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    With Falsehoods About Pelosi Attack, Republicans Mimic Trump – The New York Times

    “I don’t know,” Mr. Trump said suggestively. “You hear the same things I do.”

    Mr. Pelosi, 82, remained in intensive care with a fractured skull, according to a person familiar with the situation who spoke on condition of anonymity.

    In Arizona, the Republican candidate for governor, Kari Lake, made the attack a punchline at a campaign event on Monday, noting that while Ms. Pelosi has security around her, “apparently her house doesn’t have a lot of protection.” She smiled as her supporters howled with laughter.

    Republican leaders have condemned the violence against Mr. Pelosi and have not shared the conspiracy theories or sinister memes, but they have not publicly condemned those who have done so or done anything to try to tamp down on the stream of lies. And over the past few years, they have consistently demonstrated to their colleagues in Congress that there are no consequences for making vitriolic or even violent statements.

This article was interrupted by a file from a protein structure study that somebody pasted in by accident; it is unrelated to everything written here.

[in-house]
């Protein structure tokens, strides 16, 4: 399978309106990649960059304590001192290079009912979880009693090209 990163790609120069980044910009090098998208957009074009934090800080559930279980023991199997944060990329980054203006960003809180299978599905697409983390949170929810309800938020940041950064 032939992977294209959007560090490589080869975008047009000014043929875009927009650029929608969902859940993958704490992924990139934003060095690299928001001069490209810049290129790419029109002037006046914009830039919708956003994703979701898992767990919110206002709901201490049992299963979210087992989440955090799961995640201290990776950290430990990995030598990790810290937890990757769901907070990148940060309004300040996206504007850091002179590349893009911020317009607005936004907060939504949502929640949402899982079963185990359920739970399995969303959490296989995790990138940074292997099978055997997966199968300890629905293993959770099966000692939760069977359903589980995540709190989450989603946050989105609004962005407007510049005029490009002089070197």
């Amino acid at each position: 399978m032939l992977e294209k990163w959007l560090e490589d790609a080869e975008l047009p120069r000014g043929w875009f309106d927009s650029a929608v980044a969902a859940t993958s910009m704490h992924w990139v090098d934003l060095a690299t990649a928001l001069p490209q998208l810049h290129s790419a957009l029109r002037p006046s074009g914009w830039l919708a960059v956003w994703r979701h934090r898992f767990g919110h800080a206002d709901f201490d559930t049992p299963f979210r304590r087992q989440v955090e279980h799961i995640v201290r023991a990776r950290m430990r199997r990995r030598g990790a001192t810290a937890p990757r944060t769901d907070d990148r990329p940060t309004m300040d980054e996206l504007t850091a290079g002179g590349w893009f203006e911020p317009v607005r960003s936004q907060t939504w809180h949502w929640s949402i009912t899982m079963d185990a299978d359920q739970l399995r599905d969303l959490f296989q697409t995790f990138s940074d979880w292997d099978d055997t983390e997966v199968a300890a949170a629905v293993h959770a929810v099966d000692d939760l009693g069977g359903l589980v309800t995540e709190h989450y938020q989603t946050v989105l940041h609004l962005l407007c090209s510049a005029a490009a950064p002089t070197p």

If anything, such behavior has turned those more extreme members into influencers on the right, who carry more clout in Congress.

    The intruder who attacked Mr. Pelosi had wanted to take Ms. Pelosi, whom he saw as “the ‘leader of the pack’ of lies told by the Democratic Party” hostage and break her kneecaps. He entered her San Francisco home with rope, zip ties and a hammer, according to the federal complaint against him.

    There was a time when such an event would have led to unequivocal denunciation by the leaders of both parties, sometimes followed by a pause in the day-to-day mudslinging of a campaign — if only to ensure that no candidate would make a remark that could be construed as in any way offensive to the victim.

    This time, Republicans made no such moves.

    “They don’t have any fear of reprisal,” said Douglas Heye, a former Republican leadership aide on Capitol Hill. “That’s because our politics have become so tribal that anything that is about owning the other side is somehow seen as a political message, even though it’s not.

    This content was originally published here.

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